Last week I read The Call, a dark and gripping YA thriller set in a dystopian Ireland that has no contact with the rest of the world.
Years ago the people of Ireland banished the Aes Sídhe, the mythical ancient rulers of Ireland, to the Grey Land: a place where the air burns with the smell of bleach, where the grass slices the feet of those who walk on it, and where the red from the fiery lake is the only colour visible. Now the Sídhe (pronounced sheathe-uh) are taking revenge on Ireland by Calling every adolescent to fight.
On her birthday, Nessa finds out the terrible truth about her home in Ireland – the truth that will change her future forever.
That she and her friends must train for the most dangerous three minutes of their lives: THE CALL.
That any day now, without warning, they will each wake in a terrifying land, alone and hunted, with a one in ten chance of returning alive. And it is Nessa, more than anyone, who is going to need every ounce of the guts, wit, and sheer spirit she was born with, if she – and the nation – are to survive.
I really enjoyed The Call and particularly loved the interweaving of a dystopian modern Ireland with Irish mythology and themes of folklore. In that sense, it’s completely different to anything I’ve ever read before, and far more interesting than just a dystopian thriller. Inspired by an image Peadar had of “people suddenly disappearing” he worked backwards to find out what was happening to them and the idea of being Called was born.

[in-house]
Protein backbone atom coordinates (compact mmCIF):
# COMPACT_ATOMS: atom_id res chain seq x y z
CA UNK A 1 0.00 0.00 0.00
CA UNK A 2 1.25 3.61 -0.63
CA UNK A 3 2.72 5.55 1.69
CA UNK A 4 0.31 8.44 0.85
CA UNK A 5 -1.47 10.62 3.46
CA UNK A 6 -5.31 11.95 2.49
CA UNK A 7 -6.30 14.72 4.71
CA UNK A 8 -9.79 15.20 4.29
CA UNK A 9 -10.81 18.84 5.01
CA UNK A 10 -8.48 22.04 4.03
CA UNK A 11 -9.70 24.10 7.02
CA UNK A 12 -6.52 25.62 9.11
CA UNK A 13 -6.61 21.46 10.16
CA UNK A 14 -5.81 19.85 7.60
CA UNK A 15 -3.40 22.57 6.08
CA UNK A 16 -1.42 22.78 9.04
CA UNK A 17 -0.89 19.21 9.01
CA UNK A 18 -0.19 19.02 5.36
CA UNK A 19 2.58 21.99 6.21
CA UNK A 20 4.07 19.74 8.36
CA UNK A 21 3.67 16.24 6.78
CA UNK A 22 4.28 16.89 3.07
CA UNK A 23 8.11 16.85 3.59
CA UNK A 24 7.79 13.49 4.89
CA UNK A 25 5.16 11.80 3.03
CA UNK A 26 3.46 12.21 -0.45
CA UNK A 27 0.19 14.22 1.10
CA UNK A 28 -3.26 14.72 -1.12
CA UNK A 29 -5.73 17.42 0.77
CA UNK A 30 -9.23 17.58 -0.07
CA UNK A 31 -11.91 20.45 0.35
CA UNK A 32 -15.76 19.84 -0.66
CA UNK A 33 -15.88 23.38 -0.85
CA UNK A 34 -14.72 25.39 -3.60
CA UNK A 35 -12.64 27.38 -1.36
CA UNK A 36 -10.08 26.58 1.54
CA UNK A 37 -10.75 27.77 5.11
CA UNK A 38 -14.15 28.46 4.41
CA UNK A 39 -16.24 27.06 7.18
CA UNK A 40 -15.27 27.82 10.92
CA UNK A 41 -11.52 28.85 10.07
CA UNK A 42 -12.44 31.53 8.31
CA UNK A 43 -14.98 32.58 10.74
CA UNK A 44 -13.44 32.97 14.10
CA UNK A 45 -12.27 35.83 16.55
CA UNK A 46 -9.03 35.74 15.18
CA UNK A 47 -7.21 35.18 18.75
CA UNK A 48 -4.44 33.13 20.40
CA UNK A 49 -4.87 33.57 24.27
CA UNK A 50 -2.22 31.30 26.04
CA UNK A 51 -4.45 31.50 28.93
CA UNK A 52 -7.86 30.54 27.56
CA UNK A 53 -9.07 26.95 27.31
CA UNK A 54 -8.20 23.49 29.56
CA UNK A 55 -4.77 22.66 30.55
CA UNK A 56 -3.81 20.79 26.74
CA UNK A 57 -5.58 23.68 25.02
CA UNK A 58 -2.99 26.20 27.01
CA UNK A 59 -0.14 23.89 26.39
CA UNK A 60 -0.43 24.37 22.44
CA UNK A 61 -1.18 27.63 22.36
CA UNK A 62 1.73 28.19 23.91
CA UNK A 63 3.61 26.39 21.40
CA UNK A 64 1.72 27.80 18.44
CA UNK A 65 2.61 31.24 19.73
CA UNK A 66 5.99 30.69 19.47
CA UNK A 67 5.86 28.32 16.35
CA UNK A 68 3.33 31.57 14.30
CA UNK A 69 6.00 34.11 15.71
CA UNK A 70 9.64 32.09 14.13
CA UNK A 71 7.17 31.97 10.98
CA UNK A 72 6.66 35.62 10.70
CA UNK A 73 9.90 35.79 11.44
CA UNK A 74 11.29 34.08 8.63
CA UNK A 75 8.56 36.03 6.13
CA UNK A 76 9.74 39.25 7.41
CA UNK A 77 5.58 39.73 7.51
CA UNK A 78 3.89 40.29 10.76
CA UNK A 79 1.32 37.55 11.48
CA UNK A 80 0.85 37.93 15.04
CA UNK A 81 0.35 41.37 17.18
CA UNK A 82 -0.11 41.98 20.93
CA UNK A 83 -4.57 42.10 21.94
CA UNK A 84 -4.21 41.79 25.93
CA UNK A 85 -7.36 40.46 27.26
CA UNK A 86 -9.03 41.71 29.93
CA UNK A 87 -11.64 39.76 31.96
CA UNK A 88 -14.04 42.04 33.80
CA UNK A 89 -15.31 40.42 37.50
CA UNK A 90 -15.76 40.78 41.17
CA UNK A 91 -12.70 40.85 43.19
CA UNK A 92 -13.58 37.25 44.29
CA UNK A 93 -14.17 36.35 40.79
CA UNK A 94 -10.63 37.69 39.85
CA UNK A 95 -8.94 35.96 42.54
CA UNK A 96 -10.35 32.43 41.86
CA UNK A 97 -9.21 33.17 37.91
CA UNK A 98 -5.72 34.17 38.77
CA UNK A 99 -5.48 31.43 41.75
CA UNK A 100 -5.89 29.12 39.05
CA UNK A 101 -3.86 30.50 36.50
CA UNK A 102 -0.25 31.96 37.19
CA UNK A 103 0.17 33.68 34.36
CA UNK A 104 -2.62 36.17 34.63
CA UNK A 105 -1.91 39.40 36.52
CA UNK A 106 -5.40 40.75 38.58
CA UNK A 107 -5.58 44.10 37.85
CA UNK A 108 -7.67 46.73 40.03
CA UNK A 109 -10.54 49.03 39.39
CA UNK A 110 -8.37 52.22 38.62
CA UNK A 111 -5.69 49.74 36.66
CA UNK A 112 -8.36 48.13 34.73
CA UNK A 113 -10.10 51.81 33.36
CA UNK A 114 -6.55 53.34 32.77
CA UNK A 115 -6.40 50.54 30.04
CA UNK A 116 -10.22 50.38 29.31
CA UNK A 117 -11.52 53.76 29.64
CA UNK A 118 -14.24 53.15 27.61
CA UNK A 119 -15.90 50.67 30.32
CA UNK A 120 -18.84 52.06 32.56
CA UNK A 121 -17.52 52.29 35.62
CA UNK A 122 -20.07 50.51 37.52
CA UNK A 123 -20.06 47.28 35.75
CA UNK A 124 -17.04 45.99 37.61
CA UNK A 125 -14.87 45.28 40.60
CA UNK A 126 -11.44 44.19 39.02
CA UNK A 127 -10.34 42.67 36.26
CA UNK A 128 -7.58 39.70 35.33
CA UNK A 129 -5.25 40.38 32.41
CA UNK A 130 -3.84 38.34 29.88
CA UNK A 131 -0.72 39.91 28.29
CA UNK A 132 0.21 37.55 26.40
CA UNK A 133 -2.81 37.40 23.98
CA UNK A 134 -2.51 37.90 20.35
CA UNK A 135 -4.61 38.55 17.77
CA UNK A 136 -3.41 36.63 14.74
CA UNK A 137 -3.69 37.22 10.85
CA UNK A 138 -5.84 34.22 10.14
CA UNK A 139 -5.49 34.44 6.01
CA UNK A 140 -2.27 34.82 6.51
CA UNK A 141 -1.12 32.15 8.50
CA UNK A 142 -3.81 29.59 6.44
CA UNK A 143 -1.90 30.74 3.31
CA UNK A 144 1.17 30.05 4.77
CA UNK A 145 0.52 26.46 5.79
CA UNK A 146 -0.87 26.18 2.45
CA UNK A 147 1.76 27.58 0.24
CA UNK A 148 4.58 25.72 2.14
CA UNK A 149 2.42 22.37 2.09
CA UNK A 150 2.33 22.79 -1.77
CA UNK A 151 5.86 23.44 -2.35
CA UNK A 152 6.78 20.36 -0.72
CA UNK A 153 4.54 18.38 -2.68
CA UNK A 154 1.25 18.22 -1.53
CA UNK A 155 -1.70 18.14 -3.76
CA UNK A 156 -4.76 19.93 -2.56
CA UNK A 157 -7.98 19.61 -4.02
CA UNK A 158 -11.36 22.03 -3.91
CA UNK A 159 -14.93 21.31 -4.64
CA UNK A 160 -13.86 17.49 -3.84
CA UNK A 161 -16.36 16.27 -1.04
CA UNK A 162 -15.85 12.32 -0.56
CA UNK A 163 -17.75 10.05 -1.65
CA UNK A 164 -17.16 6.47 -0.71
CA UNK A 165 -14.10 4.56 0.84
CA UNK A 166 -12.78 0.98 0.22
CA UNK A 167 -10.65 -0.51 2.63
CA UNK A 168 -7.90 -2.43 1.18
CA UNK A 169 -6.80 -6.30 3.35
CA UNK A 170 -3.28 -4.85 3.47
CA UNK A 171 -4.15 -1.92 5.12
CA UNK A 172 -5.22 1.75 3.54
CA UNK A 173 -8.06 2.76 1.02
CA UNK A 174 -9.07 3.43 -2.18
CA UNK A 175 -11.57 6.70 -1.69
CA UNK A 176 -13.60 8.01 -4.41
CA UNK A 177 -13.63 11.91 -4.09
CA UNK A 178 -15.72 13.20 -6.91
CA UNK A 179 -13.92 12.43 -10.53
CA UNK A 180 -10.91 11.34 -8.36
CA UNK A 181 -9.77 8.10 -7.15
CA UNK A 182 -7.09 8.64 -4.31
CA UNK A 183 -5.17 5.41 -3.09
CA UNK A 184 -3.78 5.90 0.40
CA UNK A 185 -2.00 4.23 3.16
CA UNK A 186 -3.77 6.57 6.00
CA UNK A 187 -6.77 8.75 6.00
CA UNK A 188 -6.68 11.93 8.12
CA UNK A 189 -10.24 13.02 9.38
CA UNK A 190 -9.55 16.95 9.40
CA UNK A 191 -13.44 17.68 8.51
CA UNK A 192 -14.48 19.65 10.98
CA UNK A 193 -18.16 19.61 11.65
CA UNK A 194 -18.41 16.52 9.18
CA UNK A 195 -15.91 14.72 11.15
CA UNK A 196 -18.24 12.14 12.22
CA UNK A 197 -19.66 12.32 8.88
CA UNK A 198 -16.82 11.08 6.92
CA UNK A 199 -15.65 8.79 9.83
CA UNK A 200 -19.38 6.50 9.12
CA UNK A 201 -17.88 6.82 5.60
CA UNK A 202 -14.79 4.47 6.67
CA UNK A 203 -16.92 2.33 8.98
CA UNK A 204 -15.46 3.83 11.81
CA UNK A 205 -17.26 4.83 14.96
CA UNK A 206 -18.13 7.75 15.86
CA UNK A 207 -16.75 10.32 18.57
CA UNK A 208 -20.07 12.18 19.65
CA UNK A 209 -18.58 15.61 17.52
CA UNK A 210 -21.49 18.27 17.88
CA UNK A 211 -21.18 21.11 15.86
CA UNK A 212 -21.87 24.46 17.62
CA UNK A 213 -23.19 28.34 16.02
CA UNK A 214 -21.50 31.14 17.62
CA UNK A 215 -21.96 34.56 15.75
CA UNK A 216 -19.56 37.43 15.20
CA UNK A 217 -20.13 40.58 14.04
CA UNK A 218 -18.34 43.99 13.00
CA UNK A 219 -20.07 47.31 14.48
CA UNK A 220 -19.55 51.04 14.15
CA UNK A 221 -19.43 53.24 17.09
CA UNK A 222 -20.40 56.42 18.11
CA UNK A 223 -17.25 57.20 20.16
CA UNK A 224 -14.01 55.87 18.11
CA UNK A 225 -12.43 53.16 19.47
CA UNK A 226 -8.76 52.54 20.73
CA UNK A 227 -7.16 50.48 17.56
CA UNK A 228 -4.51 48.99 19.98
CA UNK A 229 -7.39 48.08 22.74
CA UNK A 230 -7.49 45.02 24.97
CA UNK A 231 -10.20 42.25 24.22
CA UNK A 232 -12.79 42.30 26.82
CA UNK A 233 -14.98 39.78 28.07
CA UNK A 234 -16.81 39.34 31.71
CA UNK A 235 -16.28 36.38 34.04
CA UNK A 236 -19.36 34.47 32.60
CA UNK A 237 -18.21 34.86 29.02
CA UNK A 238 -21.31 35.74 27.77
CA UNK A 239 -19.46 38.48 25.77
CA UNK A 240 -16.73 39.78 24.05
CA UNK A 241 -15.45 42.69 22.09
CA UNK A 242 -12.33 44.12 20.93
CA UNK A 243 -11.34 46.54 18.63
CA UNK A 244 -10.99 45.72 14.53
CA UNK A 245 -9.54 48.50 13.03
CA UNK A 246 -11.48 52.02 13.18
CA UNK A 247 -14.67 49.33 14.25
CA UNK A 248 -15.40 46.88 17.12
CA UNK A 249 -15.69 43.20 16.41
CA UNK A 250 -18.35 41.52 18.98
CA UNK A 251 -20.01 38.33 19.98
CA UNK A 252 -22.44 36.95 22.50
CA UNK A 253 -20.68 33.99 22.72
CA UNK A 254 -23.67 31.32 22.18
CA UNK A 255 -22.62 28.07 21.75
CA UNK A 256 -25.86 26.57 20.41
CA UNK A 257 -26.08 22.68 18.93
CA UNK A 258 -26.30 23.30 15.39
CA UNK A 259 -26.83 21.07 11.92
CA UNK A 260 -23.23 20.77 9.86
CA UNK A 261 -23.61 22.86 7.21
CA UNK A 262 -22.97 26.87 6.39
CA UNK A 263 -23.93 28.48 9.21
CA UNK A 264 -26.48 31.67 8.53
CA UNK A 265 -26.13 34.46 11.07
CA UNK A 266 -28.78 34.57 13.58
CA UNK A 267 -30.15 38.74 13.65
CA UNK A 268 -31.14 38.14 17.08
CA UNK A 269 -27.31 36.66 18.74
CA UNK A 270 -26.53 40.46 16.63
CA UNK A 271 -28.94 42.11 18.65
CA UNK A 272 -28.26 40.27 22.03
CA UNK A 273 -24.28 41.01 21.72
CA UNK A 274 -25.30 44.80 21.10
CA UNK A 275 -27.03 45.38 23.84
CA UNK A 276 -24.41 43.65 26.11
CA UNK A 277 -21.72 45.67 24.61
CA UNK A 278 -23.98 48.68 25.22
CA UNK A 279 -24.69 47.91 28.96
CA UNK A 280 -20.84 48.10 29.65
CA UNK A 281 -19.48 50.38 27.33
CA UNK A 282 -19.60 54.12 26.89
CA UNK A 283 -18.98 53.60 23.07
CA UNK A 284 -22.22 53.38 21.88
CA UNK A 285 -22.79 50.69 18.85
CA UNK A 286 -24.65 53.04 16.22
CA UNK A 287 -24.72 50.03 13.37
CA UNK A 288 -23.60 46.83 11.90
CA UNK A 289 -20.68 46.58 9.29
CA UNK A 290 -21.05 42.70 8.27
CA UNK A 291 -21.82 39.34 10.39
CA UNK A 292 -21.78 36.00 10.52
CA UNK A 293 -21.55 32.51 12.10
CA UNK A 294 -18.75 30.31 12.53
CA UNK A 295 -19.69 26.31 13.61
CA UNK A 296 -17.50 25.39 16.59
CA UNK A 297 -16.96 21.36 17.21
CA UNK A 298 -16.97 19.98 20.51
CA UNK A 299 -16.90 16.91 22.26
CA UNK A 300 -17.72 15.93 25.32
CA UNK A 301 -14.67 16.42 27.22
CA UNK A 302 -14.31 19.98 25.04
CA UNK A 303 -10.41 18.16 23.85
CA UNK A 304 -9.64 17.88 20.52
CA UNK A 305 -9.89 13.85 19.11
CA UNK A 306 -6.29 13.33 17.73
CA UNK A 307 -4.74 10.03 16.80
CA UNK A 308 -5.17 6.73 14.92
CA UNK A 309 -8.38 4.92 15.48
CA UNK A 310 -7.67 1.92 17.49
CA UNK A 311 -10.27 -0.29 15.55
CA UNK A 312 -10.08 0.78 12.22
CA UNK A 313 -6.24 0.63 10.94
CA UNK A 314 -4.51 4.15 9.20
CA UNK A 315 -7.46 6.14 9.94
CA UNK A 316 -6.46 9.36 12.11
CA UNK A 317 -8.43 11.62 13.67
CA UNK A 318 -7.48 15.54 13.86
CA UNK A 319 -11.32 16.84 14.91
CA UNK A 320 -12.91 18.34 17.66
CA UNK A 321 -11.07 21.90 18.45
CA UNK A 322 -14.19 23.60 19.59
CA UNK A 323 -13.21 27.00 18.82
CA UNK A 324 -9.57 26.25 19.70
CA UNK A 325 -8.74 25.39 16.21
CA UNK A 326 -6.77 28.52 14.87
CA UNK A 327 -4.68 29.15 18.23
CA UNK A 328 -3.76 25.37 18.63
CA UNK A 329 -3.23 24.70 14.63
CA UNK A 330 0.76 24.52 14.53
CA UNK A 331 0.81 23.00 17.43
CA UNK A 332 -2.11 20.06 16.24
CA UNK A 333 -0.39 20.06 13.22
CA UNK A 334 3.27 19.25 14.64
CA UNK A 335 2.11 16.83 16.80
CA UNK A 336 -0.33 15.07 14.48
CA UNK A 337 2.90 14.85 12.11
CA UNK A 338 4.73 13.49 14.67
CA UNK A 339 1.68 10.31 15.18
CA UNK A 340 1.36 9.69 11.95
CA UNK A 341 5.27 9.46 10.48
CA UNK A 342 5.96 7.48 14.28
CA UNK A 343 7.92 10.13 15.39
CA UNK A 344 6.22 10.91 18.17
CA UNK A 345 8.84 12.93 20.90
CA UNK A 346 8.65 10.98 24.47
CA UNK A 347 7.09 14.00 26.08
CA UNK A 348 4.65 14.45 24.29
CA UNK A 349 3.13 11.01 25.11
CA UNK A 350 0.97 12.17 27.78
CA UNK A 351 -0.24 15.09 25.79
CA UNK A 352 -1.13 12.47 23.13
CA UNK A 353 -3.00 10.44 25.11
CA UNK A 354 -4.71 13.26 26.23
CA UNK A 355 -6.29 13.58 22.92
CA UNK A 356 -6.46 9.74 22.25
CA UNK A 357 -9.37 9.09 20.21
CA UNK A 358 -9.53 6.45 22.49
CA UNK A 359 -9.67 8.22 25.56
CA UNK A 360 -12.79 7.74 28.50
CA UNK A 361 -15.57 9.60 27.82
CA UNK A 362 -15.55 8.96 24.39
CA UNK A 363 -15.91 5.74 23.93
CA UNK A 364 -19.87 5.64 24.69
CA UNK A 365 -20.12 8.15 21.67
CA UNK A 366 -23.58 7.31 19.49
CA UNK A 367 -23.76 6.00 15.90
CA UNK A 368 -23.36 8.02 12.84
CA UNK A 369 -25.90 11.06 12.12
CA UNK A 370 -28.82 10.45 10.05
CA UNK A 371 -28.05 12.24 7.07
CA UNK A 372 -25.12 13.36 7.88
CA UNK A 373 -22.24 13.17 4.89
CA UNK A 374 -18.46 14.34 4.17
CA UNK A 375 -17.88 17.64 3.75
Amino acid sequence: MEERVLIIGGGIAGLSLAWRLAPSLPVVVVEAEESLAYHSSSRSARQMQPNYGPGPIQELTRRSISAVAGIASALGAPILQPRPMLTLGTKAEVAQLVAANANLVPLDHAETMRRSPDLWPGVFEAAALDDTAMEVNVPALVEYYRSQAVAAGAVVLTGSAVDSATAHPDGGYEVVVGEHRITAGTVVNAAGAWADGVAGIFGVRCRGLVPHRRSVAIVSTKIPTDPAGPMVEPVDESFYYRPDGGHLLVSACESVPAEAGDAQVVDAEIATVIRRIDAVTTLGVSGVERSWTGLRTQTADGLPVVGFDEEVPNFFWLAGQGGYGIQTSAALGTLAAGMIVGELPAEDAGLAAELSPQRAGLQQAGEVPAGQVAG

The obvious comparison to make is to The Hunger Games as both books are pacy and exciting stories of children fighting for their lives in awful circumstances, but the adventurous characters in The Call also reminded me of The Knife of Never Letting Go by Patrick Ness. I love The Call for many reasons, but especially because it’s introduced me to Nessa who is now one of my all-time favourite YA main characters. At only 14 she’s physically and emotionally strong despite her polio damaged legs and is a fantastic and interesting role model to read about. She’s also ballsy and determined whilst still being caring and gentle which is so lovely to read as it’s not a combination that’s often written in YA.
I also love the way that The Call is structured. Told in 3rd person narrative, each character had their own uninterrupted chapter describing their Calling, transporting me into the Grey Land with them. Chapters of the Callings are mostly short but hugely thrilling and always surprising. When reading about a mystical world there’s always more to find out and I really liked that each Calling presented a different experience. In parts The Call was quite an emotional read which is reflected by how Peadar felt when writing it: “At times it was [emotional]. I really liked some of the characters and wasn’t always happy to see them die. Nor did I always plan who was going to survive, so I was agonising over the visits to the Grey Land.”
The Call is a powerful and action-packed YA novel filled with the perfect balance of gruesome and gory descriptions and sensitive moments. I loved it and honestly couldn’t put it down! I’m so pleased that there’s going to be a sequel (though I’m sure not for a while) as I can’t wait to fall back into the magical world that Peadar has created.
Massive thanks to Peadar for answering my questions (and helping me pronounce Sídhe) and to Caro at David Fickling for giving me a copy of The Call and telling me to read it immediately.